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Category: All, Environment, News

Comments (16)

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  1. Come Correct says:

    Just wondering but how do trees discourage crime?

    • J Starling says:

      There’s different theories.

      Partly it’s the effect on reducing stress hormones – which apart from health benefits has also been seen to reduce overall aggression.

      One particular theory is that well maintained trees and greenspace ‘signal’ the area is well maintained and thus supervised, in effect.

      Badly maintained areas, and shrubs, send the opposite signal as well as provide cover for crime. So the key is well maintained trees and greenspaces.

      I can direct you to some relevant literature if you like.

      • micro says:

        That’s a load of bollocks mostly

        • PBanks says:

          I can see it making sense if the trees are part and parcel of a nice looking, clean, well-lit neighborhood. You’d probably feel safer walking through there instead of a dingy, dark, run-down looking place.

        • Vascola says:

          Spot on Micro, I’m astonished you have 10 dislikes. Are there 10 hippies in Bermuda?

      • Tasha says:

        LOL, what is starling talking about, if anything, trees are where criminals can hide behind.. mind you, I want the trees to stay, but that theorie of reducing crime is just nonsense.

        • do your research says:

          Google the broken window effect and figure it out for your self. just because you dont understand does not mean that it is not real.

        • Vascola says:

          Haaaaaaa, trees are where criminals hide behind…that’s brilliant. With their swag bags obviously.

      • Come Correct says:

        I get it now, was just curious.

  2. frank says:

    look at the street a fire truck can not pass cars park on both sides
    we have more important things to worry about

    • Samuel L. Jackson says:

      So the problem is parked cars not the trees. Make the street one way with parking on one side leaving the other side clear for traffic.

  3. lizard says:

    Starling need help!! Mawi is open.

    • Kim Smith says:

      Lizard, you may not agree with the author of this piece but that doesn’t justify taking pot shots at him. How about articulating how you see it. That would be of such much more value.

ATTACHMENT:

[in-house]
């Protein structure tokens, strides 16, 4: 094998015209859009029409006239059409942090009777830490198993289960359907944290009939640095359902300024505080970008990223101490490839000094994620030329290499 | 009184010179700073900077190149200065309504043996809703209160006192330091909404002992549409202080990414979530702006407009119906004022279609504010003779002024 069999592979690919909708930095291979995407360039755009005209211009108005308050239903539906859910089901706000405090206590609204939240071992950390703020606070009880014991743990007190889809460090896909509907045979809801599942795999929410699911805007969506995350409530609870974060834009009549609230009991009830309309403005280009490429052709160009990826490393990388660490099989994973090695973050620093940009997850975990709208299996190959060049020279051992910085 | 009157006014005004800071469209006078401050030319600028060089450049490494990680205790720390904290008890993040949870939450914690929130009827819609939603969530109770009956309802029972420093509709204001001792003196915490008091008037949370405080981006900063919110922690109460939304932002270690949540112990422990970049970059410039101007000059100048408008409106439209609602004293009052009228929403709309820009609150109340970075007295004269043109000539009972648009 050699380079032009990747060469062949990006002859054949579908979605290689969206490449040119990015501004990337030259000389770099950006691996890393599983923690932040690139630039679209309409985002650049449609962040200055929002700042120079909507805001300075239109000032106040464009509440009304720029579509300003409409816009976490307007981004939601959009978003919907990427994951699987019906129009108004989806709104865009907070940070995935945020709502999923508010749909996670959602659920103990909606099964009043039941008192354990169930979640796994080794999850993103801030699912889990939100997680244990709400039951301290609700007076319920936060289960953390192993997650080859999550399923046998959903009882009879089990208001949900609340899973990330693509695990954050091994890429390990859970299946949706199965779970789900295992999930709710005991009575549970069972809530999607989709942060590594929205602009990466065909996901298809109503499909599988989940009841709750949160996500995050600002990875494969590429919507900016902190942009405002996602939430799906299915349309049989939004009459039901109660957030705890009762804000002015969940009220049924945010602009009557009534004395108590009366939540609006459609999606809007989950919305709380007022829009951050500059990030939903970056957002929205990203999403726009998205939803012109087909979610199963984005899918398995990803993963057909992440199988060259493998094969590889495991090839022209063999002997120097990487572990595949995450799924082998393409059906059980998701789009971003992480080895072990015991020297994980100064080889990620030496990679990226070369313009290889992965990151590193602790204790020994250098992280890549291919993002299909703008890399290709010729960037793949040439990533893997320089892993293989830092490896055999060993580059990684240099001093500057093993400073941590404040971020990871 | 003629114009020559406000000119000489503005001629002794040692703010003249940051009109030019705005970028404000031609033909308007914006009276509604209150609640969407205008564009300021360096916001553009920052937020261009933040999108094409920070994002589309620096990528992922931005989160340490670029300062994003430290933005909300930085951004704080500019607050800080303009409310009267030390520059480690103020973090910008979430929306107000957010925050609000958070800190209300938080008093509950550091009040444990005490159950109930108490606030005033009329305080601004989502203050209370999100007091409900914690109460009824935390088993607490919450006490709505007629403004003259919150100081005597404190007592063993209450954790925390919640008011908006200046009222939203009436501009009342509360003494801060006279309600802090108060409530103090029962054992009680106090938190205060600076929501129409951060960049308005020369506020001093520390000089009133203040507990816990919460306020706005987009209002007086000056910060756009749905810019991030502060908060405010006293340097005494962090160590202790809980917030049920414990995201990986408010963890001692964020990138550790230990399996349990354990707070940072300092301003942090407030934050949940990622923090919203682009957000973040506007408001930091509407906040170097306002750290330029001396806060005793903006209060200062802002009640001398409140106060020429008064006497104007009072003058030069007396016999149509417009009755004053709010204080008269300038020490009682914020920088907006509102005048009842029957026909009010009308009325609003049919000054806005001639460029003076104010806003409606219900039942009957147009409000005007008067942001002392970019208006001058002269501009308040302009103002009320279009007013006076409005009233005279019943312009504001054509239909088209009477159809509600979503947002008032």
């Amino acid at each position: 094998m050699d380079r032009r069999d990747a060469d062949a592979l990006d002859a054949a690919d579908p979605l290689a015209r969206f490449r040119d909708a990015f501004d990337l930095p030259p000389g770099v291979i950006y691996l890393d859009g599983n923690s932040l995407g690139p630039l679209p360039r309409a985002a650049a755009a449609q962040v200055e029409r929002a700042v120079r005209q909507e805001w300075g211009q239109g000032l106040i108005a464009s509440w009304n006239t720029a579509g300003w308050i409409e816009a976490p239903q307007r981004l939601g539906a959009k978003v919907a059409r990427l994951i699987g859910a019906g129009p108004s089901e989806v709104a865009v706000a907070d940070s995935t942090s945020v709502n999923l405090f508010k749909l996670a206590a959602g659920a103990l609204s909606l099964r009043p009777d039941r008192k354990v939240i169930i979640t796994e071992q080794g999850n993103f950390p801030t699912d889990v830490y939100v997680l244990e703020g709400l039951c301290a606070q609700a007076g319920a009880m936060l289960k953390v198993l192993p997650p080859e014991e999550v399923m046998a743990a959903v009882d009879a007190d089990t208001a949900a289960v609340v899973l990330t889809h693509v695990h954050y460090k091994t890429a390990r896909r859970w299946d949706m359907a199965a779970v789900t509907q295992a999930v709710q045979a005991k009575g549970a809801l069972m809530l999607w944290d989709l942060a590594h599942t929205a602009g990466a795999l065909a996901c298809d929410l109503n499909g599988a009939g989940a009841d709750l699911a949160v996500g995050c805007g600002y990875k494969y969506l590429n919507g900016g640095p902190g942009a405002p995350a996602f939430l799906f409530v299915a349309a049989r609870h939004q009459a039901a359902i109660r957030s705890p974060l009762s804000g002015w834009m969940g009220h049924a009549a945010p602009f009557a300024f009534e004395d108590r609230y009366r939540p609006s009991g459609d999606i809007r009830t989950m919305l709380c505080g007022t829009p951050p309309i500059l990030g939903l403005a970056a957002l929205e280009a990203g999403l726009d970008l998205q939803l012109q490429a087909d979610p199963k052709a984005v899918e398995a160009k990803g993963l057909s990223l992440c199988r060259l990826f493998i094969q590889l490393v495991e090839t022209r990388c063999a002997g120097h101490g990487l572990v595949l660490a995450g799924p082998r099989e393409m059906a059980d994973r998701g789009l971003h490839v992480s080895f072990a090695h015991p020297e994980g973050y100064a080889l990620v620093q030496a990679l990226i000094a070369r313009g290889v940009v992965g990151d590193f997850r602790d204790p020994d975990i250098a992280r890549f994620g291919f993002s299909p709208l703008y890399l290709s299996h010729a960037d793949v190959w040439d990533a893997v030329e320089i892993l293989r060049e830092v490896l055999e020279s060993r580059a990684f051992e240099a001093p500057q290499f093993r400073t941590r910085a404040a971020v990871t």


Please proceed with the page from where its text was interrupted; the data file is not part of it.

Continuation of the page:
4. Hurricane says:

    I have to wonder how many of the cars parked there daily belong to the residents. I’d like to see no parking on the street and save the trees (right where they are). Would those residents that park there be singing a different song then ,Just asking!

  5. Common Sense says:

    This is a very reasonable and well thought out article by Mr. Starling.

    It is worth noting that the two newest greenspace developments in the City are the small park between Victoria Street and Brunswick Street next to the Society for the Blind, and the beautiful park off Parsons Road that replaced a rubbish tip when it was privately owned. I believe this property, including an additional piece of land just outside the City limits, was purchased by the previous COH administration specifically to provide more greenspace in north Hamilton.

    It seems ironic that the present COH administration, which was elected under rules that removed all voting rights to anyone other than City residents most of whom live in north Hamilton, are now doing their utmost to remove greenery despite the fact that the residents of Ewing Street (the key stakeholders) have not been consulted about the plan, are admanetly opposed to their removal, and have even offered their own ideas on how to improve the street on which they live.

  6. Residential Advisory Committee says:

    Mr. Starling, the City presented their plans to the Residential Advisory Committee and residents many months ago on two or more occassions. Many of the protesters were in attendance. The residents are alarmed because the work is obviously moving forward without serious consideration given to the residents’ alternate plan – which were drawn by a architect with an office in North Hamilton.